Matthew 5:17 Ministries

The Law of Jealousy – Numbers 5:11-31

Focus Passage:

Numbers 5:11–31 (CJB)
11 ADONAI said to Moshe, 12 “Tell the people of Isra’el, ‘If a man’s wife goes astray and is unfaithful to him; 13 that is, if another man goes to bed with her without her husband’s knowledge, so that she becomes impure secretly, and there is no witness against her, and she was not caught in the act; 14 then, if a spirit of jealousy comes over him, and he is jealous of his wife, and she has become impure—or, for that matter, if the spirit of jealousy comes over him, and he is jealous of his wife, and she has not become impure—15 he is to bring his wife to the cohen, along with the offering for her, two quarts of barley flour on which he has not poured olive oil or put frankincense, because it is a grain offering for jealousy, a grain offering for remembering, for recalling guilt to mind. 16 The cohen will bring her forward and place her before ADONAI. 17 The cohen will put holy water in a clay pot, and then the cohen will take some of the dust on the floor of the tabernacle and put it in the water. 18 The cohen will place the woman before ADONAI, unbind the woman’s hair and put the grain offering for remembering in her hands, the grain offering for jealousy; while the cohen has in his hand the water of embitterment and cursing. 19 The cohen will make her swear by saying to her, “If no man has gone to bed with you, if you have not gone astray to make yourself unclean while under your husband’s authority, then be free from this water of embitterment and cursing. 20 But if you have in fact gone astray while under your husband’s authority and become unclean, because some man other than your husband has gone to bed with you …” 21 then the cohen is to make the woman swear with an oath that includes a curse; the cohen will say to the woman, “… may ADONAI make you an object of cursing and condemnation among your people by making your private parts shrivel and your abdomen swell up! 22 May this water that causes the curse go into your inner parts and make your abdomen swell and your private parts shrivel up!”—and the woman is to respond, “Amen! Amen!” 23 The cohen is to write these curses on a scroll, wash them off into the water of embitterment 24 and make the woman drink the water of embitterment and cursing—the water of cursing will enter her and become bitter. 25 Then the cohen is to remove the grain offering for jealousy from the woman’s hand, wave the grain offering before ADONAI and bring it to the altar. 26 The cohen is to take a handful of the grain offering as its reminder portion and make it go up in smoke on the altar; afterwards, he is to make the woman drink the water. 27 When he has made her drink the water, then, if she is unclean and has been unfaithful to her husband, the water that causes the curse will enter her and become bitter, so that her abdomen swells and her private parts shrivel up; and the woman will become an object of cursing among her people. 28 But if the woman is not unclean but clean, she will be innocent and have children. 29 This is the law for jealousy: when either a wife under her husband’s authority goes astray and becomes unclean, 30 or the spirit of jealousy comes over a husband and he becomes jealous of his wife, then he is to place the woman before ADONAI, and the cohen is to deal with her in accordance with all of this law. 31 The husband will be clear of guilt, but the wife will bear the consequences of her guilt.’ ”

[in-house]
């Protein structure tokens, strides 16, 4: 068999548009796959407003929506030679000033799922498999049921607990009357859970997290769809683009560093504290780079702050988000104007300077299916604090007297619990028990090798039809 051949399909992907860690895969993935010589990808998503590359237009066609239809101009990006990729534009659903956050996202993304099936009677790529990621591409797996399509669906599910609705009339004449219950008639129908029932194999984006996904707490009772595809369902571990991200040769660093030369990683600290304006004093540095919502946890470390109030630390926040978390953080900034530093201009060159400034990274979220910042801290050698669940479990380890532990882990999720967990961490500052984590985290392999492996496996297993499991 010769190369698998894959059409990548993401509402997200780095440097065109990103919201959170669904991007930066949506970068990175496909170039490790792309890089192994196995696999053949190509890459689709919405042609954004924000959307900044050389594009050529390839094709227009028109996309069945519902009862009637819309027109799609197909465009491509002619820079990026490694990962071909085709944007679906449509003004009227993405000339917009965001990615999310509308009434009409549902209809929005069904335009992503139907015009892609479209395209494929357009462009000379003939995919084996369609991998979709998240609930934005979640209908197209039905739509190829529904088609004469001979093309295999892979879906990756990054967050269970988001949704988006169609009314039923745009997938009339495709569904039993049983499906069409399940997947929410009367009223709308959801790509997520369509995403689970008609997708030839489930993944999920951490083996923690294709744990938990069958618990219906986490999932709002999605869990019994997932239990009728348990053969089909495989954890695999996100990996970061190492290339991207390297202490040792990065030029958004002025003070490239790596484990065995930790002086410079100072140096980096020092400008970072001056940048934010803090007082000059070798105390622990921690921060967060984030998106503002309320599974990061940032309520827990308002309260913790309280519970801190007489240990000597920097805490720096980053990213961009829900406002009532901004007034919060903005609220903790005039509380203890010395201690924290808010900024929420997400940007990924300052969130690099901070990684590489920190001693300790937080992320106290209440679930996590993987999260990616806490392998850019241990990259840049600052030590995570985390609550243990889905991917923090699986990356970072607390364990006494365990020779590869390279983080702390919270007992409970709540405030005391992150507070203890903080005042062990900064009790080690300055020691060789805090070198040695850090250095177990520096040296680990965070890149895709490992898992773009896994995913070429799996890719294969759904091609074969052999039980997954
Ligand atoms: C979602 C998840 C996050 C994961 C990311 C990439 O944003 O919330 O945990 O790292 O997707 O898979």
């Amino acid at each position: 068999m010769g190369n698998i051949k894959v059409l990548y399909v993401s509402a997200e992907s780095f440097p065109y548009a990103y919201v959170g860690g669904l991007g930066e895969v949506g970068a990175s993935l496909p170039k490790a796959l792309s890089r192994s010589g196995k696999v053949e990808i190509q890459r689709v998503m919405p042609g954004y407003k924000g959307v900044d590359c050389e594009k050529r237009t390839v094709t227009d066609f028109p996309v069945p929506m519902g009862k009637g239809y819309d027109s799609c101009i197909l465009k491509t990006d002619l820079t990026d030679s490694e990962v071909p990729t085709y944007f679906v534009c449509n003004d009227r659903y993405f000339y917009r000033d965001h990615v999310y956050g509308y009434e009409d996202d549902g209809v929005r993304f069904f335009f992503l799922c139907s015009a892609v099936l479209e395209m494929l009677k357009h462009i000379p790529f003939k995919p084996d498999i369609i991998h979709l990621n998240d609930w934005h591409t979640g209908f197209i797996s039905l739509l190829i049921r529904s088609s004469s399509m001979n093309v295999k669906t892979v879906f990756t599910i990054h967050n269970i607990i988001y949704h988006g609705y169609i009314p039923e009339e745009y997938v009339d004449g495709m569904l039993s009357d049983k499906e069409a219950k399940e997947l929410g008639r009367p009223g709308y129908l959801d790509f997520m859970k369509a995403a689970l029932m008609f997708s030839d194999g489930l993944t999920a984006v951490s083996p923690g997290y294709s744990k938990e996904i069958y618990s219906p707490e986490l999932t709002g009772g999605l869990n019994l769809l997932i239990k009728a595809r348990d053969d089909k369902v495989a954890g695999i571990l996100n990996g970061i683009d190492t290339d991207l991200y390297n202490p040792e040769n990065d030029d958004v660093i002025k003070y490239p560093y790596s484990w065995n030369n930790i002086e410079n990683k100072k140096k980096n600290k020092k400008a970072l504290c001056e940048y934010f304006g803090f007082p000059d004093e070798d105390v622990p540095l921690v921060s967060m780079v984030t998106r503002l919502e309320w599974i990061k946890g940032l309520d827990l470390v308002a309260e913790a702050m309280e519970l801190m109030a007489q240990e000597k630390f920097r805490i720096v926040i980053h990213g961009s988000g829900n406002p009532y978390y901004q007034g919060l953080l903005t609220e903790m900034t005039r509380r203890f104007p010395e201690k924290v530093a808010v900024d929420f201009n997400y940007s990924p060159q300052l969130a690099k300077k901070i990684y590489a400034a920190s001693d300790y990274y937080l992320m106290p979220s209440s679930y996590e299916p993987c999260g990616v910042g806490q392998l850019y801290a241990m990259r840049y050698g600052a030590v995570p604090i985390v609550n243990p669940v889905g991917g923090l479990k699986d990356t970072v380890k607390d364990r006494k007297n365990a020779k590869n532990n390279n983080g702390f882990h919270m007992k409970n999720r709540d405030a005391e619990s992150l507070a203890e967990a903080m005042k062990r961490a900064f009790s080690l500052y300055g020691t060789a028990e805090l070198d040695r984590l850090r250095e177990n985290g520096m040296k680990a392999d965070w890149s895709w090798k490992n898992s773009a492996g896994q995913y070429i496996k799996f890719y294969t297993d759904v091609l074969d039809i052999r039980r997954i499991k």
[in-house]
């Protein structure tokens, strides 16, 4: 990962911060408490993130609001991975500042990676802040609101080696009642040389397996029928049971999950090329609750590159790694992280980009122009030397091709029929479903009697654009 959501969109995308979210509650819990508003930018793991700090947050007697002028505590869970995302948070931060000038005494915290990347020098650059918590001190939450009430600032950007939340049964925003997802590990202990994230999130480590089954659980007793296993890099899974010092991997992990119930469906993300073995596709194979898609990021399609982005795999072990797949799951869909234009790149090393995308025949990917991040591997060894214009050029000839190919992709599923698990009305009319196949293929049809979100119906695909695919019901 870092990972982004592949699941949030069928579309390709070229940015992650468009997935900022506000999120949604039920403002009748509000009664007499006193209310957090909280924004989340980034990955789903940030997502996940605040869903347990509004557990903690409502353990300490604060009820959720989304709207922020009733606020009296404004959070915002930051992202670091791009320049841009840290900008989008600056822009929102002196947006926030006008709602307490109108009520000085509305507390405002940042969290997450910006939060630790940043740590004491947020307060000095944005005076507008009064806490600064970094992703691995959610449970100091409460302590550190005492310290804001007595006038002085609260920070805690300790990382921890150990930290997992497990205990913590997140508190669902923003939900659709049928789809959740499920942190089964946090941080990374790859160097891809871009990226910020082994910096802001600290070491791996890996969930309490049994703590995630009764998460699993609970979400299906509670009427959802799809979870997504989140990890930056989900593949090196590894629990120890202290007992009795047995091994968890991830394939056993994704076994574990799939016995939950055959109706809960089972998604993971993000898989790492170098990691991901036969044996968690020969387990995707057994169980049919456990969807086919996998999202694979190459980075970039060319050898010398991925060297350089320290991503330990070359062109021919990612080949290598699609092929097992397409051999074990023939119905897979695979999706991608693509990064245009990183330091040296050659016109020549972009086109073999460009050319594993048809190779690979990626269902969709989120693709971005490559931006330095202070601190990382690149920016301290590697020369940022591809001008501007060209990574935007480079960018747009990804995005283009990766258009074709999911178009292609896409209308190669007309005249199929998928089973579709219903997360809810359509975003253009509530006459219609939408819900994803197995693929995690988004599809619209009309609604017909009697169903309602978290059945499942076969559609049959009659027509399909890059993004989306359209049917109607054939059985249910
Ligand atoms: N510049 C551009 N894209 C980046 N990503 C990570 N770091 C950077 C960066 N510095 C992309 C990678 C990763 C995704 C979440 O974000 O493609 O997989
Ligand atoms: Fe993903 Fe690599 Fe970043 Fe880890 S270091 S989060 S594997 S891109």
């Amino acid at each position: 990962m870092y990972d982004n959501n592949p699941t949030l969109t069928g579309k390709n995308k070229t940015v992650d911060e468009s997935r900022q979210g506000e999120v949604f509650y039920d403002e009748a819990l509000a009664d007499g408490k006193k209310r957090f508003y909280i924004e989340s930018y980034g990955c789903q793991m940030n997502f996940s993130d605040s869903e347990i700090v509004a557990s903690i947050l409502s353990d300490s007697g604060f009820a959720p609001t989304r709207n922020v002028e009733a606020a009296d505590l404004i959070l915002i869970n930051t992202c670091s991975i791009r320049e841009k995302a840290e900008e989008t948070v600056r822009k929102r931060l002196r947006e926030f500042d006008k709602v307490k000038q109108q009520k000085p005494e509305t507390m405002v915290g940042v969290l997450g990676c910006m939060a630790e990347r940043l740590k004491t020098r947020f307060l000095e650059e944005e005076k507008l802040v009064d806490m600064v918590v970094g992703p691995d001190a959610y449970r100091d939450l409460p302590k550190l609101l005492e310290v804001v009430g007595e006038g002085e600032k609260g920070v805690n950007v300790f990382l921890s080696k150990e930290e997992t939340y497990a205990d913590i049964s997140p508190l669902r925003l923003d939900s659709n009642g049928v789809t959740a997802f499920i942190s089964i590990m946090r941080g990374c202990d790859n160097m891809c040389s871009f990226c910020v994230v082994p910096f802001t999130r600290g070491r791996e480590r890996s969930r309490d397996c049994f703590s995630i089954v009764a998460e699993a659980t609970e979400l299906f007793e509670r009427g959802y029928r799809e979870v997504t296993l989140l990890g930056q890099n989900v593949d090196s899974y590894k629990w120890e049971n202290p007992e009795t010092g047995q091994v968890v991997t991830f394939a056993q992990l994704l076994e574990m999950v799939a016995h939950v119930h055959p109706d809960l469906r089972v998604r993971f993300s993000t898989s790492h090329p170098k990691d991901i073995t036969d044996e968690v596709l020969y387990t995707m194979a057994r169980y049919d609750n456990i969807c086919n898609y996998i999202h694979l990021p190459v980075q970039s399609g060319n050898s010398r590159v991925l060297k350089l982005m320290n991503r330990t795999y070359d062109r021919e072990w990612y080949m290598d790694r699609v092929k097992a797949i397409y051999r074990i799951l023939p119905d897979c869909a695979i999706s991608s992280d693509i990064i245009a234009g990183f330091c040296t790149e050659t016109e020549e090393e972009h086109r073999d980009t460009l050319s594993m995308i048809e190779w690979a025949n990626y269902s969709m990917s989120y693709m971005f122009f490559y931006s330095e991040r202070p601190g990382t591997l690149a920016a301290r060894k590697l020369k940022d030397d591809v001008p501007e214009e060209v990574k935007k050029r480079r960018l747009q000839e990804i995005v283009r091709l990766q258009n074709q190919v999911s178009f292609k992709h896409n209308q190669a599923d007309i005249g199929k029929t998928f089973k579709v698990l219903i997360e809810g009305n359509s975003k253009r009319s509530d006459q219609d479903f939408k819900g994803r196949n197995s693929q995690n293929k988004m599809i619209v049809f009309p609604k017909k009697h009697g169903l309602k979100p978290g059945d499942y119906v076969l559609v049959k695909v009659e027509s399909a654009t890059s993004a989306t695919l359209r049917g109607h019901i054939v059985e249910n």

The ordeal of jealousy

In the many sacrifices described in Leviticus, the prayers of the participants are hardly ever recorded; we have just the rubrics. Here both the blessings and the ritual are registered, making the interpretation of the ceremony relatively straightforward. It is a ritual to determine the guilt or innocence of a woman suspected of adultery and to punish the guilty while leaving the innocent unscathed.

It is not immediately apparent what this law has to do with its context. It seems out of place in a section concerned with purifying the camp and the people. Closer inspection shows that this ritual is indeed related to the preceding laws. Adulterous wives are chosen for special attention because adultery pollutes those involved, making them unclean (verses 13f., 19f., 28f.; Lev. 18:20, 25, 27). They should therefore be eliminated from the camp (verse 3f.). Second, both adultery and the offenses described in verses 5–11 are described as breaking faith (verse 6) or acting unfaithfully (verses 12, 27).

The same Hebrew word (māʿal) is used in both cases: false oaths break faith with G-d, and adulterers break faith with their spouses. Thirdly, it may be noted that Leviticus 19:20–22 prescribes a guilt offering for adultery with a slave girl. This association with guilt offerings links these three consecutive sections (5:5–10; 11–31 and 6:1–21; NB verse 12). A fourth point of contact with verses 5–10 is that this ordeal is an elaborate oath to establish a wife’s fidelity.

Such oaths were also used to determine rights in property claims ( Exod. 22:7–13) and are alluded to in verse 6, ‘breaking faith.’ Whereas in the case of debt repayment, we have a guilty man owning up to misusing an oath, in this ordeal, we have a suspicious husband imposing a solemn oath on his wife. Finally, throughout Scripture, the covenant relationship between G-d and his people is compared with marriage.

The Process

The case commences with a wife who has allegedly had an adulterous affair with another man that she hides from her husband. There have been no witnesses to this abrogation of marital sanctity, so the two have not been caught. The law prescribed death as a penalty for both partners in an adulterous relationship (Lev 20:10). Men and women are equally accountable before G-d for sexual relationships outside marriage. Only later does the husband suspect that his wife has been unfaithful, based upon some observed but here undefined circumstances.

The case law addresses the issue of the adjudication of the other man with whom the woman was involved. The case presumes the woman’s guilt in the initial section, whereas the summary allows for the perceived jealousy of the husband in initiating the procedure. The claim assumes that an innocent woman, unjustly accused by her husband, need not be apprehensive of the outcome and will be able to live free of guilt and condemnation. On the opposite gender side of the issue, the wife has no reciprocal proviso for bringing charges against a suspected unfaithful husband.